Multiple Intravenous Transplantations of Mesenchymal Stem Cells Effectively Restore Long-Term Blood Glucose Homeostasis by Hepatic Engraftment and β-Cell Differentiation in Streptozocin-Induced Diabetic Mice
Authors: Ho, Jennifer H.; Tseng, Tzu-Ching; Ma, Wei-Hsien; Ong, Wei-Kee; Chen, Yu-Fan; Chen, Ming-Hsiang; Lin, Ming-Wei; Hong, Chuang-Ye; Lee, Oscar K.
Source: Cell Transplantation, Volume 21, Number 5, May 2012 , pp. 997-1009(13)
Publisher: Cognizant Communication Corporation
Abstract:Depletion of pancreatic β-cells results in insulin insufficiency and diabetes mellitus (DM). Single transplantation of mesenchymal stem cells exhibits short-term effects in some preclinical studies. Here, we further investigated the long-term therapeutic effects of multiple intravenous MSC transplantations. In this study, multiple human MSC transplantations (4.2 × 107 cells/kg each time) were performed intravenously at 2-week intervals into streptozocin (STZ)-induced diabetic mice for 6 months. Blood sugar, insulin, renal function, cholesterol, and triglyceride levels were monitored. We demonstrated that compared to single intravenous transplantation, which only transiently decreased hyperglycemia, multiple MSC transplantations effectively restored blood glucose homeostasis. Systemic oxidative stress levels were reduced from the seventh week of treatment. From the 11th week, production of human insulin was markedly increased. When MSC transplantation was skipped after blood sugar level returned to normal at the end of 15th week, a sharp rebound of blood sugar occurred, and was then controlled by subsequent transplantations. At the end of 6 months, histopathology examination revealed MSCs specifically engrafted into liver tissues of the recipients. Fifty-one percent of human cells in the recipient liver coexpressed human insulin, especially those surrounding the central veins. Taken together, intravenous MSC delivery was safe and effective for blood glucose stabilization in this preclinical DM model. Multiple transplantations were essential to restore and maintain glucose homeostasis through decreasing systemic oxidative stress in the early stage and insulin production in the late stage. Liver engraftment and differentiation into insulin-producing cells account for the long-term therapeutic effects of MSCs.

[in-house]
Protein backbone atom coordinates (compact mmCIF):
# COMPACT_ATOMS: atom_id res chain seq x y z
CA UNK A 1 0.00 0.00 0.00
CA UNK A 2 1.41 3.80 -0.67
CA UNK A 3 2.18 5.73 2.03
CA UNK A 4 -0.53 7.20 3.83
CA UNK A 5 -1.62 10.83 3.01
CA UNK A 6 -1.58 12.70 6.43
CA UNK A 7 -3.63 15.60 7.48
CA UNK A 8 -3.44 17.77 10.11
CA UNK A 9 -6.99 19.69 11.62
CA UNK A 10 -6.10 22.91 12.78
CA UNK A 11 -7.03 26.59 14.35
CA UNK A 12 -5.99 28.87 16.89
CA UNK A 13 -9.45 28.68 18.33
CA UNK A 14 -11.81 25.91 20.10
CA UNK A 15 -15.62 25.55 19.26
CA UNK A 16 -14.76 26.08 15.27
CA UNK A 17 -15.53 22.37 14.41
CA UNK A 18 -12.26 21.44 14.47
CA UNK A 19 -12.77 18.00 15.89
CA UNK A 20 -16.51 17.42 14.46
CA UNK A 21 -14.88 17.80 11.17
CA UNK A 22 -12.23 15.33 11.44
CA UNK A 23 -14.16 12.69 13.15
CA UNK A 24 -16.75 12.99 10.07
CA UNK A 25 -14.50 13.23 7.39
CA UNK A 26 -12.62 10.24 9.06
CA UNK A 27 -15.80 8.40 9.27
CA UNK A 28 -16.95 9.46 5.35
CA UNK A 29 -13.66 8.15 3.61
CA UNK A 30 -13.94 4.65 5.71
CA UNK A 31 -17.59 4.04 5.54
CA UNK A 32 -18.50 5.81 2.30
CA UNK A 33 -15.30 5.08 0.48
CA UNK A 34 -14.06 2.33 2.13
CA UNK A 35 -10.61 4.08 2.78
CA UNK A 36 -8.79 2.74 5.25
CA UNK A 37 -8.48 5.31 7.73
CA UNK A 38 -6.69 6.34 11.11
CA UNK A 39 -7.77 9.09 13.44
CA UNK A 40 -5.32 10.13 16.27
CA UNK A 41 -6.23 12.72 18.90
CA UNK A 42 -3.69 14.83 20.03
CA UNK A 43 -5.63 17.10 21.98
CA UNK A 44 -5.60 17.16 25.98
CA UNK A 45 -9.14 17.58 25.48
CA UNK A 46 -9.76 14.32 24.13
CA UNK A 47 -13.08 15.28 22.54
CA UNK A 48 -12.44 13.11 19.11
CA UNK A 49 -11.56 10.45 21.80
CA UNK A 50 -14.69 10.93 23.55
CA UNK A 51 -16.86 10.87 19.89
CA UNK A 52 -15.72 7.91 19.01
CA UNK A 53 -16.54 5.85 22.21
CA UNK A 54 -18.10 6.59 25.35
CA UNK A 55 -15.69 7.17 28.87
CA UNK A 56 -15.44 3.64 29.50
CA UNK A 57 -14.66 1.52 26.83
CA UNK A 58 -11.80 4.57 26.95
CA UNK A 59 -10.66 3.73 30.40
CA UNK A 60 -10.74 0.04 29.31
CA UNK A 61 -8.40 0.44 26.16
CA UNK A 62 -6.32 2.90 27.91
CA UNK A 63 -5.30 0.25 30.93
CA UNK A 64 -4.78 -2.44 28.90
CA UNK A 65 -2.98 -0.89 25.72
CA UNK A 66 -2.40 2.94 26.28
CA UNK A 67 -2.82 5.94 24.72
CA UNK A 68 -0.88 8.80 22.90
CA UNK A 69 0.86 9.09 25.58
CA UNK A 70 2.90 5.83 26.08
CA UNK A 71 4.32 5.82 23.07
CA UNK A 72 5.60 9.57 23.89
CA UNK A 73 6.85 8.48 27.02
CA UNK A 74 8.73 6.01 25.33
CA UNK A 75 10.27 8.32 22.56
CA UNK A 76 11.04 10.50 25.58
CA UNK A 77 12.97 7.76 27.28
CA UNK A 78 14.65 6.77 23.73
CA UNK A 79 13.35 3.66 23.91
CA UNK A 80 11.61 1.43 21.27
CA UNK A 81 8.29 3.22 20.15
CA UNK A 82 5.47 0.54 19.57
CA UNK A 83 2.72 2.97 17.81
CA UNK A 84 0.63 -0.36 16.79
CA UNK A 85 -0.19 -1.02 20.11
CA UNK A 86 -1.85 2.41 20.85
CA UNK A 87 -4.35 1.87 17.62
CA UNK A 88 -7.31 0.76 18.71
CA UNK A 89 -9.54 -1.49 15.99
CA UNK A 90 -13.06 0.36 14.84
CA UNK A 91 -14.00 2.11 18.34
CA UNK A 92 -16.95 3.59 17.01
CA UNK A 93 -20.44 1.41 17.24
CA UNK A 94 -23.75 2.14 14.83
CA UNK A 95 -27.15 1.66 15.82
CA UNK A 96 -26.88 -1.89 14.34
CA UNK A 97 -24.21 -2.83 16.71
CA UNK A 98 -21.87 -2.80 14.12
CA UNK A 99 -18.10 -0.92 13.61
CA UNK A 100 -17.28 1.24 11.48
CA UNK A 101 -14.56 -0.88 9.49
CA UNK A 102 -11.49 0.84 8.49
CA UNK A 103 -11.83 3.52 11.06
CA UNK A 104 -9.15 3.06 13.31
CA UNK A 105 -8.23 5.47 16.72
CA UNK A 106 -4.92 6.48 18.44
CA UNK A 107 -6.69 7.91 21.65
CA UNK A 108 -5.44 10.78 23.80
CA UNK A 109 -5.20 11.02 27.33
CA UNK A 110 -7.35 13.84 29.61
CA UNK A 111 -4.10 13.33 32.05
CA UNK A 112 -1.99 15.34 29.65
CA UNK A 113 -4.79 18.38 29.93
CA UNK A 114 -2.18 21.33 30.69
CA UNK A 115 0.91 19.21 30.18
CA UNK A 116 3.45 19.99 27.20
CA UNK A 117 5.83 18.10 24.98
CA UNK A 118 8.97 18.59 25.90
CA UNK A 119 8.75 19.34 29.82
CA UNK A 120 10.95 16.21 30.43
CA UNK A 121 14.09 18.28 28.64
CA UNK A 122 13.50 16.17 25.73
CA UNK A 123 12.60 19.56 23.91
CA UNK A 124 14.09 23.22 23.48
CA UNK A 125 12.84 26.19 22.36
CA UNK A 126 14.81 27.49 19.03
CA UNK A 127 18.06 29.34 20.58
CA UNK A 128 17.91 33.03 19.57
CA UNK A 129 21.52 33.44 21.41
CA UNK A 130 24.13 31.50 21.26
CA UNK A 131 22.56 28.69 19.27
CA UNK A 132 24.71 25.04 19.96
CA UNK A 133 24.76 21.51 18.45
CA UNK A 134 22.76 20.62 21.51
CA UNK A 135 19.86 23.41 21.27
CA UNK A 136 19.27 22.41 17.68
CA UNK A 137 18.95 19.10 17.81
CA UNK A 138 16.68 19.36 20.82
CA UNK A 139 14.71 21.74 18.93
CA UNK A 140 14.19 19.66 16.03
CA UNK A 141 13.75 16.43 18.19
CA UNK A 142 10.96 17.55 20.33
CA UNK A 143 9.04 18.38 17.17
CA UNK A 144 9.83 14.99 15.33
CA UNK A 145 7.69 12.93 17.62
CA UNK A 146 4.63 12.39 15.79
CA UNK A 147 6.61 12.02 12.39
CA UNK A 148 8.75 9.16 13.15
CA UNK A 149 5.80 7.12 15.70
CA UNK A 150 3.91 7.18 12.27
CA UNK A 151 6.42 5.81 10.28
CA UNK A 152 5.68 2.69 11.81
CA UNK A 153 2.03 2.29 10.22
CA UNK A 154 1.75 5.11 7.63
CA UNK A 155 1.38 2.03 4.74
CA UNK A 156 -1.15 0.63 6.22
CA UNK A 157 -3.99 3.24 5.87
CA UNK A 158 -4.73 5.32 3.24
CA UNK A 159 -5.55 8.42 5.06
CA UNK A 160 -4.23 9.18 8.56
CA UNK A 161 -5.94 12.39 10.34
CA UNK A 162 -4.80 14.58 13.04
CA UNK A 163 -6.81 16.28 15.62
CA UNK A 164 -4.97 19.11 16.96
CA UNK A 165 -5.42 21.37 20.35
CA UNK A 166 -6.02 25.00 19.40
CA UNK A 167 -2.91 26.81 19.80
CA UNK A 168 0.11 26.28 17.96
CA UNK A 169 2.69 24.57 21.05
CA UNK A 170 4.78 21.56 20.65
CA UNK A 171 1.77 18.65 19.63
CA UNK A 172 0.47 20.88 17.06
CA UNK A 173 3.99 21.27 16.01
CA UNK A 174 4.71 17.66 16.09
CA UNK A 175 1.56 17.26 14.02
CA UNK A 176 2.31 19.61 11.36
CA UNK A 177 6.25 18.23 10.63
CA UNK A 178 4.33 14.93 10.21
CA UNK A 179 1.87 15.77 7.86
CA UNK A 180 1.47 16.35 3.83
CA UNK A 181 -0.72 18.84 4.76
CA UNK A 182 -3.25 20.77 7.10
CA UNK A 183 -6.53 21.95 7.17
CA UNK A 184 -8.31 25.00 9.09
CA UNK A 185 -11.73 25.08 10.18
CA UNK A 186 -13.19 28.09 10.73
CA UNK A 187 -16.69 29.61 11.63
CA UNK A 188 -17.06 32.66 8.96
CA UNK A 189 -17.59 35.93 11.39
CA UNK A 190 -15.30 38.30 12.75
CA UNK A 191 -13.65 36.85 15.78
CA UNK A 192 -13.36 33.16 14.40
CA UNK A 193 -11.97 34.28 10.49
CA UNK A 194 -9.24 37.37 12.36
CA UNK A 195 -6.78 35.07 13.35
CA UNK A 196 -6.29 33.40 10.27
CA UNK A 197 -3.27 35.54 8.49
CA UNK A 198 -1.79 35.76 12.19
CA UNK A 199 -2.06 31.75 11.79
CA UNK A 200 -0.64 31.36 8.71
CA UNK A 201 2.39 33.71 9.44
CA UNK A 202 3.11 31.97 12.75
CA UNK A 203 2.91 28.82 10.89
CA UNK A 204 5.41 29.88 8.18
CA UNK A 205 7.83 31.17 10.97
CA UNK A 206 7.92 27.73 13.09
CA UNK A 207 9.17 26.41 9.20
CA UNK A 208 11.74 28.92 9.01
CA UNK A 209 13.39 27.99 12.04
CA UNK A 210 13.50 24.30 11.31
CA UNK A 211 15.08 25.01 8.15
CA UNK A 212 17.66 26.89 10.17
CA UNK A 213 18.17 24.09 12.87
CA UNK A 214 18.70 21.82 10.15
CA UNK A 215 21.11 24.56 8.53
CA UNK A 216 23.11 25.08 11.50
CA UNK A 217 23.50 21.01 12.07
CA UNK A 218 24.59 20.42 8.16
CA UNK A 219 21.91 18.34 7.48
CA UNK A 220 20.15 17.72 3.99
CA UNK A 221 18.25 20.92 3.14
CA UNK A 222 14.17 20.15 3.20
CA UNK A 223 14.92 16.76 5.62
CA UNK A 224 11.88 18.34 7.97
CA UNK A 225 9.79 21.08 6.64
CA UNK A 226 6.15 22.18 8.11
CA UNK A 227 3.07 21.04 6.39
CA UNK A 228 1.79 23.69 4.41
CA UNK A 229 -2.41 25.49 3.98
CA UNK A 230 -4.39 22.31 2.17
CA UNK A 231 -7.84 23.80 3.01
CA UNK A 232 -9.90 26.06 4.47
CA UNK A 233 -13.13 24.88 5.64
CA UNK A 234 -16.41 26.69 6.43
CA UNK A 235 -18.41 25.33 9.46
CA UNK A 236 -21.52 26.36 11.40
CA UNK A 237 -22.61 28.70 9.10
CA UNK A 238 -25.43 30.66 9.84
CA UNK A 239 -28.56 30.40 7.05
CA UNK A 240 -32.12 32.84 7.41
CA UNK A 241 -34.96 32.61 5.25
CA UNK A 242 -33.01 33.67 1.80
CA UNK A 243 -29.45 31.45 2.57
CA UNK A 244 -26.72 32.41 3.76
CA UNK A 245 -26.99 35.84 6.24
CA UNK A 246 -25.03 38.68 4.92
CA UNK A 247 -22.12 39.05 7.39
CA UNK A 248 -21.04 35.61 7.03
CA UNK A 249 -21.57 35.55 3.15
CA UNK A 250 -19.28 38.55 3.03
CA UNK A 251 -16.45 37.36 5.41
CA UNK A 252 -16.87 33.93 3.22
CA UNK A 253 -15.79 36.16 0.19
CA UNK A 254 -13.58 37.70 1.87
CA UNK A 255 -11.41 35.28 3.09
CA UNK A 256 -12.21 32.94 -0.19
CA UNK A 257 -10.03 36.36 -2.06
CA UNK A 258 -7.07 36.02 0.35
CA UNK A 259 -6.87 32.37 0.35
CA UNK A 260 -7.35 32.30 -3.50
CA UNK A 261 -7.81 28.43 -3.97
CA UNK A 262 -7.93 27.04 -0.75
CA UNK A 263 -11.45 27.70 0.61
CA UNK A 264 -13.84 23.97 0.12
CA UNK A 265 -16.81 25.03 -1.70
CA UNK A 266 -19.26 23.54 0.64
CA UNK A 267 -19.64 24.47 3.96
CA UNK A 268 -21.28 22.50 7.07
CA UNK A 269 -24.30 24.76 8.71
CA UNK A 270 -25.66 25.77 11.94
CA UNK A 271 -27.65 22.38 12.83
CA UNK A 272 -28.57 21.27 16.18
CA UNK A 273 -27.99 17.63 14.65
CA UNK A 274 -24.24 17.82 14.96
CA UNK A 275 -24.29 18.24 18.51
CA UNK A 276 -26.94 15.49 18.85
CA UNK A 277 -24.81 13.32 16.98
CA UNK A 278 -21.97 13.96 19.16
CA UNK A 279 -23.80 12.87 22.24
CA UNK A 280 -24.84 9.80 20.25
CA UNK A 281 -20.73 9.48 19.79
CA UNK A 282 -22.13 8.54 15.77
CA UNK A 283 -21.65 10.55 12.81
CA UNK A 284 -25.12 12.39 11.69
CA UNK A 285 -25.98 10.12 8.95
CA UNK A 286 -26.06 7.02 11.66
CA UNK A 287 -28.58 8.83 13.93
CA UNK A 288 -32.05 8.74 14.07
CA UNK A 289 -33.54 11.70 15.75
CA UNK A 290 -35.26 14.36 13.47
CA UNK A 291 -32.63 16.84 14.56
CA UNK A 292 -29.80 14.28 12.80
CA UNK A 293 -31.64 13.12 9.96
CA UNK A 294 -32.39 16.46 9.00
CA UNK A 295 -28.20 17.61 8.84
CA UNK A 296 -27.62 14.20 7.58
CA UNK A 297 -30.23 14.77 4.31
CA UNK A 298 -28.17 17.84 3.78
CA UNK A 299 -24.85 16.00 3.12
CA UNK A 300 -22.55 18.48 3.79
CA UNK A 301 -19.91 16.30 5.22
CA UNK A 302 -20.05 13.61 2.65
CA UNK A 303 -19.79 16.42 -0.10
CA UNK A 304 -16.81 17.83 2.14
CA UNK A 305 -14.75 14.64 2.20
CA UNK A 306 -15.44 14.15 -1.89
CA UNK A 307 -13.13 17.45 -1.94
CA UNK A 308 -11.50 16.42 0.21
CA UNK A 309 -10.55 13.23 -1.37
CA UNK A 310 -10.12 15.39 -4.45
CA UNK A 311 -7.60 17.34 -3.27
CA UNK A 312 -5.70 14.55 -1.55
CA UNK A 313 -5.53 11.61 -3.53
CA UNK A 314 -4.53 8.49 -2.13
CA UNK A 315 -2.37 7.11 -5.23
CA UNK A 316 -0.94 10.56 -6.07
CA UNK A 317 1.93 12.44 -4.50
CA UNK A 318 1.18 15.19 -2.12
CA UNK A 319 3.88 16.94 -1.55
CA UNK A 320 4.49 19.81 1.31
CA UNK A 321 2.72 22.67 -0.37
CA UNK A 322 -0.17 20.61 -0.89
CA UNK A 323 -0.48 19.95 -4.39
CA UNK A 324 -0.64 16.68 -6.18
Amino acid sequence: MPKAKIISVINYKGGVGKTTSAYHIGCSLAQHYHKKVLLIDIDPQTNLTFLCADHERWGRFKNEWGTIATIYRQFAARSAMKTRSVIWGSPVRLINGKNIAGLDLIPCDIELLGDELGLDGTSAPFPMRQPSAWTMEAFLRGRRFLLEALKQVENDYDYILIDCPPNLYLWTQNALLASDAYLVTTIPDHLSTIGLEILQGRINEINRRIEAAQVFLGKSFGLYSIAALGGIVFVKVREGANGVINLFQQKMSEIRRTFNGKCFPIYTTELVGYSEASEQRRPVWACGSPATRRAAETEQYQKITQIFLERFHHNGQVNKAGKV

Document Type: Research Article
Affiliations: Graduate Institute of Clinical Medicine, Taipei Medical University, Taipei, Taiwan
Publication date: May 1, 2012
- Cell Transplantation publishes original, peer-reviewed research and review articles on the subject of cell transplantation and its application to human diseases. To ensure high-quality contributions from all areas of transplantation, separate section editors and editorial boards have been established. Articles deal with a wide range of topics including physiological, medical, preclinical, tissue engineering, and device-oriented aspects of transplantation of nervous system, endocrine, growth factor-secreting, bone marrow, epithelial, endothelial, and genetically engineered cells, among others. Basic clinical studies and immunological research papers are also featured. To provide complete coverage of this revolutionary field, Cell Transplantation will report on relevant technological advances, and ethical and regulatory considerations of cell transplants. Cell Transplantation is now an Open Access journal starting with volume 18 in 2009, and therefore there will be an inexpensive publication charge, which is dependent on the number of pages, in addition to the charge for color figures. This will allow work to be disseminated to a wider audience and also entitle the corresponding author to a free PDF, as well as prepublication of an unedited version of the manuscript.